In addition to his selection in 2002 as a member of the original class of six New Mexico State University Regents Professors, Dr. Catlett has received every teaching award the university offers, including the Westhafer Award for Teaching in 1990, NMSU’s top honor. Dr. Catlett is internationally known as an expert in commodities futures markets and is in demand as a speaker and consultant on predicting and planning for near-and long-term futures.

Lowell received the College of Agriculture and Home Economics Advisor of the Year as well as Teacher of the year at NMSU.

He is a consultant to the U.S. Department of Agriculture, the Interior, Defense and Labor. He has also been a consultant to many Fortune 500 companies.


Michael Shuman

Thursday, November 6th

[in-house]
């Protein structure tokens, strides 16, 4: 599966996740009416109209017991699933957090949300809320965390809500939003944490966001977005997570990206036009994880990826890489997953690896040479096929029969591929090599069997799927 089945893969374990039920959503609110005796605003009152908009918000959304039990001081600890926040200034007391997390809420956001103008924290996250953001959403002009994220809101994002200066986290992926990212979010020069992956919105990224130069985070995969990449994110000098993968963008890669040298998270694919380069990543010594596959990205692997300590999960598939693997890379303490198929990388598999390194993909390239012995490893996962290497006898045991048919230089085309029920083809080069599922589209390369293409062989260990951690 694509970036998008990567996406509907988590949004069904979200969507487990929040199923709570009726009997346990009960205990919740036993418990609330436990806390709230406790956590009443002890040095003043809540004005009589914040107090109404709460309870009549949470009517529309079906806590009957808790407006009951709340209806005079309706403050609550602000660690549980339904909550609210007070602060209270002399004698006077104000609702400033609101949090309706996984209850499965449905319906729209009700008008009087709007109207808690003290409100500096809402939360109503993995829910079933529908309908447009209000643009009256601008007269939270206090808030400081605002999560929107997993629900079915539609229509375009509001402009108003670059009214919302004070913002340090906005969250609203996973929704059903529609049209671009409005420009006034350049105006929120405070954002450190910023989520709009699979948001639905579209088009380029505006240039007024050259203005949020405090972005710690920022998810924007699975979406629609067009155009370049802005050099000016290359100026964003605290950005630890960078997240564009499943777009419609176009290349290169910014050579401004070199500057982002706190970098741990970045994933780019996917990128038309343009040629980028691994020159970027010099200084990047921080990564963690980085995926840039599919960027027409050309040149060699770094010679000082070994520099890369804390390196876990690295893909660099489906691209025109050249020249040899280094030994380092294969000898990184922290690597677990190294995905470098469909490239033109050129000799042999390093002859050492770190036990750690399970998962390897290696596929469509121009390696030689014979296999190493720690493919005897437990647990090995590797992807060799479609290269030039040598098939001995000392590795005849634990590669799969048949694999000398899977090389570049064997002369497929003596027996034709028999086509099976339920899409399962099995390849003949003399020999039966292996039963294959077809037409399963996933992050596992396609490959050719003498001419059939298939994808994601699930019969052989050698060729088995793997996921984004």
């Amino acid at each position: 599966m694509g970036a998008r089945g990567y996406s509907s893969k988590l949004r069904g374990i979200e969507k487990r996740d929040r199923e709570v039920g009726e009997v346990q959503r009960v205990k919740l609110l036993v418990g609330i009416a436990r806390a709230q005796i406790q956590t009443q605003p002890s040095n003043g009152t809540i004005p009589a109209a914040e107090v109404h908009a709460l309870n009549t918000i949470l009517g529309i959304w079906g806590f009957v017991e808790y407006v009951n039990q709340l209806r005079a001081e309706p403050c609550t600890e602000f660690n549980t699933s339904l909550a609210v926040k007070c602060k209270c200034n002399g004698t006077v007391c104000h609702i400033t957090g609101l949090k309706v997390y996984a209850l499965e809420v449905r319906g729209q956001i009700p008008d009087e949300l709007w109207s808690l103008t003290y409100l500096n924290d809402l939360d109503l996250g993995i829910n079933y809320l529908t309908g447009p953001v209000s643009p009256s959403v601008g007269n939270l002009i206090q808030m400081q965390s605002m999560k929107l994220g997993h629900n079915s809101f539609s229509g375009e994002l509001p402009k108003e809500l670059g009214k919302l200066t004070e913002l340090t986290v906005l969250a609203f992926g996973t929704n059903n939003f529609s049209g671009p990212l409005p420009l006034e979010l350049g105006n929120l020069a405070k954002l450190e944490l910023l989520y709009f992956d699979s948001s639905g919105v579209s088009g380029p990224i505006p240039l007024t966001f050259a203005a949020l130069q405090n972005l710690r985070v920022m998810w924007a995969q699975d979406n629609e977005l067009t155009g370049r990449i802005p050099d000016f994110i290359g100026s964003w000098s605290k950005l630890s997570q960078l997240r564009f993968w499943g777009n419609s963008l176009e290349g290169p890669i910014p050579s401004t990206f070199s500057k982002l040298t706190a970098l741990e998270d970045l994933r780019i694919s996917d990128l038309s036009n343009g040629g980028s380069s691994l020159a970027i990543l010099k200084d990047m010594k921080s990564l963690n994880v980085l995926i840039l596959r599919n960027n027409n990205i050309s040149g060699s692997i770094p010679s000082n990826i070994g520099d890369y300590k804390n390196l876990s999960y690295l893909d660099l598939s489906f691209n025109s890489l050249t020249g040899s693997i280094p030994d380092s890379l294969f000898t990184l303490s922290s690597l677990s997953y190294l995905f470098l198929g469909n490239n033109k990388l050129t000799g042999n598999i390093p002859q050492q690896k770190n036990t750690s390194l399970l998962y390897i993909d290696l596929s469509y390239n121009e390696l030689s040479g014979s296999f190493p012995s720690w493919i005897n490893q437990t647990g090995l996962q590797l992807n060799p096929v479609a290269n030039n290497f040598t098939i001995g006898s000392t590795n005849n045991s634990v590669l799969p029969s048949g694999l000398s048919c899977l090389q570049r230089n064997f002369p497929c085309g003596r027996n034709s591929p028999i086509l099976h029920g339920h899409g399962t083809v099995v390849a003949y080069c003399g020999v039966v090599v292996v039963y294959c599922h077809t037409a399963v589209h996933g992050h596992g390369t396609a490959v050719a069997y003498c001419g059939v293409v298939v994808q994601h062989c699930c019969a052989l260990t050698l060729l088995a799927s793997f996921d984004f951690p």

BMU Auditorium, 4 p.m.

The Small Mart Revolution: How Local Businesses are Beating the Global Competition
This event is FREE and open to the public

Michael Shuman is vice president for Enterprise Development for the Training and Development Corporation (TDC) of Bucksport, Maine. A noted economist, attorney, author, and entrepreneur, Shuman is widely recognized for his research into the economic advantages of small-scale businesses in an era of globalization as well as the often over-looked benefits of building local economies in an era of big-box chains. He has authored, coauthored, and edited seven books, including The Small Mart Revolution: How Local Businesses are Beating the Global Competition (Berrett-Koehler, 2006) and Going Local: Creating Self-Reliant Communities in the Global Age (Free Press, 1998).  The Small-Mart Revolution was just awarded a bronze medal for best business book by the Independent Publishers’ Association.